Crowd celebrates MACC groundbreaking in Hannibal.
Wednesday may have been a cool, overcast and breezy day, but that didn’t put a halt to the festive atmosphere enjoyed by the large group of people gathered near the intersection of Shinn Lane and Highway MM in Hannibal. The crowd was there to observe the official groundbreaking of the Area Higher Education Center, which soon will serve as Moberly Area Community College’s home in Hannibal.
“Today we celebrate,” said Branson Wood, a long-time member of the local Affordable Community Education (ACE) Committee. “We celebrate the building of a community college for the Hannibal area.”
Among those on hand to help celebrate were MACC students.
“I’m thankful for the new building,” said Stephanie Willing of New London, explaining that attending MACC is appealing because it is affordable and close to home.
“The new campus will be amazing for future students at MACC,” said Rosa Newton of Hannibal, a mother of five who describes herself as a non-traditional student.
Among the MACC officials on hand to celebrate was Dr. Evelyn Jorgenson, the community college’s president.
“This is an exciting day. It has been a long time coming. It feels that way to me. I know it must surely feel that way to you from the Hannibal community,” she said. “It’s really going to happen. It’s taken the hard work of so many people to make this happen.”
Among those cited for their efforts by Jorgenson were members of the ACE Committee, the MACC Board of Trustees, and the many contributors and donors.
“Unfortunately it costs money to build a building and so it can’t be done without the support of contributors. The people, businesses, and foundations who have given, we are so grateful and your community will remember you forever. This is going to be here for decades and decades to come. It will change the community. It will educate many of your citizens. It will provide job development and training for the community. We thank all of those who have reached into their pockets and contributed,” she said.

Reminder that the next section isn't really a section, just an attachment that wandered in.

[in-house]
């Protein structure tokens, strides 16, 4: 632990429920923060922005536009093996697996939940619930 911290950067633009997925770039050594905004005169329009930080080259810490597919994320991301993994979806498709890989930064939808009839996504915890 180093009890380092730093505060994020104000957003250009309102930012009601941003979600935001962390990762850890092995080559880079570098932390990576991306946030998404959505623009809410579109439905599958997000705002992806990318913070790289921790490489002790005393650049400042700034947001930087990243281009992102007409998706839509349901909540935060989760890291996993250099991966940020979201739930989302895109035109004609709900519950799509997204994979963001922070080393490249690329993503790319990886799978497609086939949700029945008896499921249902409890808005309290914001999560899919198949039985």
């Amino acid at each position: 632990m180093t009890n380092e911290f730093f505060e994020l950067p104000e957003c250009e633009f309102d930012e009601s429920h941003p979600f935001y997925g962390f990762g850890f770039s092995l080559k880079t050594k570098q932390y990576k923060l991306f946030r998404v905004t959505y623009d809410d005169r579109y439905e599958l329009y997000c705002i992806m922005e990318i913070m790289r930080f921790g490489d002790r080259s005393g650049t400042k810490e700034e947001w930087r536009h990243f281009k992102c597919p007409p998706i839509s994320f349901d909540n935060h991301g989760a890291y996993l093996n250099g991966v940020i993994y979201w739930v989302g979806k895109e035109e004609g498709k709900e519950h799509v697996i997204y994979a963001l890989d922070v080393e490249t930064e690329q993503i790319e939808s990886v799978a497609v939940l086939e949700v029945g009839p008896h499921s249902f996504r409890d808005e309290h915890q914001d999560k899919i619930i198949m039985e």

Funding for the MACC-Hannibal Area Higher Education Center is coming from several sources. Along with the donation of land on which the new education center will be located by Drs. Christopher Bieniek and Curtis Burton, cash has come from ACE fund-raising, a FEMA grant, MACC funds, the MACC Foundation and a loan taken out by MACC through the USDA.
Janie Dunning, state director for USDA Rural Development, said the $1 million loan, which has a 0 percent interest rate, would not have been possible without Ralls County Electric Cooperative’s willingness to act as a “go between” and take “responsibility for the loan.”
That loan must now be paid back.
“We’re quite confident we can do it,” said Wood “We’re delighted we’re going to be able to talk with people and will no longer face the question, ‘Is it really ever going to happen?’ It is going to happen. The ground-breaking has been done.
“The number of people that were here on a cold November day is a good measure of how much the community understands and has supported this. We’re sure it will continue to support this project.”
George Walley, executive director of the Northeast Missouri Economic Development Council, and Roy Hark, Hannibal, mayor, agree that MACC is a vital resource for the community.
“It’s one of the single most important steps our community can make toward keeping people in our community and growing our skilled labor force,” said Walley. “Manufacturers really see the quality of a community as being measured by the presence of a community college. This (new MACC building) is a tremendous step forward.”
“In all of our site visits with the different industries in the community that’s the one thing that we hear - education. We hear about the need to get more education for our young people here,” said Hark. “This (MACC building) is a great opportunity.”
Wendy Johnson, director of MACC’s Hannibal site, says the tentative completion date for the facility is September 2013.
MACC started offering classes in the spring of 1998 at the Hannibal Career & Technical Center with 12 students taking AC/DC Electronics. This fall over 300 students are taking MACC classes in Hannibal. There are also over 120 students from Hannibal taking online classes. That online number does not include students from area towns taking online classes, according to Michele McCall,
MACC’s dean of off-campus programs & instructional technology.